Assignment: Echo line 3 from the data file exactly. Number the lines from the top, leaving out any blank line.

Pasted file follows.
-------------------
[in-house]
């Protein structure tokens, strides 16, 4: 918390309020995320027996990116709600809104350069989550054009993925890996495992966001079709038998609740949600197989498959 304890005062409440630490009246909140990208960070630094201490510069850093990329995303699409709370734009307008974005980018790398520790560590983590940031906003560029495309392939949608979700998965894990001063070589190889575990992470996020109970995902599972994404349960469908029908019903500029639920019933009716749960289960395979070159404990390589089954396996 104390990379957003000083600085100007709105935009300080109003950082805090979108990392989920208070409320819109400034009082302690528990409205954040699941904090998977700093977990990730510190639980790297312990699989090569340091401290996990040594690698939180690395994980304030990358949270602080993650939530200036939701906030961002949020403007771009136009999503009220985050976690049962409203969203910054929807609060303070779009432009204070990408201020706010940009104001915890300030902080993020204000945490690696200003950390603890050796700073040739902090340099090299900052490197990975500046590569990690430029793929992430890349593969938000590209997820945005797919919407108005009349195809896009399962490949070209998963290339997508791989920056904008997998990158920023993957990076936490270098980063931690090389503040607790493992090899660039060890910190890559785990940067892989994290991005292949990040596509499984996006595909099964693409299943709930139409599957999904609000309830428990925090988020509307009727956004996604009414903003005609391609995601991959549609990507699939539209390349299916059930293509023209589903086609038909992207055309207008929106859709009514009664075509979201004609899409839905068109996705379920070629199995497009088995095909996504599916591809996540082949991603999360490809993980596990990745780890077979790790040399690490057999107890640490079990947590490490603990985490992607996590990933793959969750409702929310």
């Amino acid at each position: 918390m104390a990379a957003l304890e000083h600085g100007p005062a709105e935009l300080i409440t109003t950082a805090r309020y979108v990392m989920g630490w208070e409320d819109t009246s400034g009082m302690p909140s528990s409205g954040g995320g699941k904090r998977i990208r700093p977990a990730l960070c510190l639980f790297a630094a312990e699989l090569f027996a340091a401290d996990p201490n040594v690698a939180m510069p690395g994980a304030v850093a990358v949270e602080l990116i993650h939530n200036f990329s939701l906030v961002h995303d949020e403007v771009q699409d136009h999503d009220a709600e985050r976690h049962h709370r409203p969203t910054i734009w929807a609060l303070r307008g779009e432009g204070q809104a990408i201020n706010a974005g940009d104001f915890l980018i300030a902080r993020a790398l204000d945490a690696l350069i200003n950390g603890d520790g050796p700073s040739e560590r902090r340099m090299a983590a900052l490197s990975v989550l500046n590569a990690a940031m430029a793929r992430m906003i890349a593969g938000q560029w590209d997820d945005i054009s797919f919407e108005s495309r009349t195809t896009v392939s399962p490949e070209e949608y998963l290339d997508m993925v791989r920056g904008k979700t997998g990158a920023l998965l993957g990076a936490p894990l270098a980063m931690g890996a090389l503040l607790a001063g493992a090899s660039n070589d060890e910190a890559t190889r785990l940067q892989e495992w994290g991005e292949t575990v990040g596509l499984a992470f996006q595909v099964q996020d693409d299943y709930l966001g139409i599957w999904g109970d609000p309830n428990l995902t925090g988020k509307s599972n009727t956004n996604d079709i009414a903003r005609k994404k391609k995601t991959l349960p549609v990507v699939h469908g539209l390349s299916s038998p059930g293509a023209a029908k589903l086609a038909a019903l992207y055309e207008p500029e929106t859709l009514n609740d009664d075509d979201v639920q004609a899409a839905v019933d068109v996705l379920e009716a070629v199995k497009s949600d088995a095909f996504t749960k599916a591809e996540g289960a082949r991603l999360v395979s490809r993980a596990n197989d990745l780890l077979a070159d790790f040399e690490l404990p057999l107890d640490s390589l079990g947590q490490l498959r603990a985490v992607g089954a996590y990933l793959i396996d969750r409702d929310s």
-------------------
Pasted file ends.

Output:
């Amino acid at each position: 918390m104390a990379a957003l304890e000083h600085g100007p005062a709105e935009l300080i409440t109003t950082a805090r309020y979108v990392m989920g630490w208070e409320d819109t009246s400034g009082m302690p909140s528990s409205g954040g995320g699941k904090r998977i990208r700093p977990a990730l960070c510190l639980f790297a630094a312990e699989l090569f027996a340091a401290d996990p201490n040594v690698a939180m510069p690395g994980a304030v850093a990358v949270e602080l990116i993650h939530n200036f990329s939701l906030v961002h995303d949020e403007v771009q699409d136009h999503d009220a709600e985050r976690h049962h709370r409203p969203t910054i734009w929807a609060l303070r307008g779009e432009g204070q809104a990408i201020n706010a974005g940009d104001f915890l980018i300030a902080r993020a790398l204000d945490a690696l350069i200003n950390g603890d520790g050796p700073s040739e560590r902090r340099m090299a983590a900052l490197s990975v989550l500046n590569a990690a940031m430029a793929r992430m906003i890349a593969g938000q560029w590209d997820d945005i054009s797919f919407e108005s495309r009349t195809t896009v392939s399962p490949e070209e949608y998963l290339d997508m993925v791989r920056g904008k979700t997998g990158a920023l998965l993957g990076a936490p894990l270098a980063m931690g890996a090389l503040l607790a001063g493992a090899s660039n070589d060890e910190a890559t190889r785990l940067q892989e495992w994290g991005e292949t575990v990040g596509l499984a992470f996006q595909v099964q996020d693409d299943y709930l966001g139409i599957w999904g109970d609000p309830n428990l995902t925090g988020k509307s599972n009727t956004n996604d079709i009414a903003r005609k994404k391609k995601t991959l349960p549609v990507v699939h469908g539209l390349s299916s038998p059930g293509a023209a029908k589903l086609a038909a019903l992207y055309e207008p500029e929106t859709l009514n609740d009664d075509d979201v639920q004609a899409a839905v019933d068109v996705l379920e009716a070629v199995k497009s949600d088995a095909f996504t749960k599916a591809e996540g289960a082949r991603l999360v395979s490809r993980a596990n197989d990745l780890l077979a070159d790790f040399e690490l404990p057999l107890d640490s390589l079990g947590q490490l498959r603990a985490v992607g089954a996590y990933l793959i396996d969750r409702d929310s």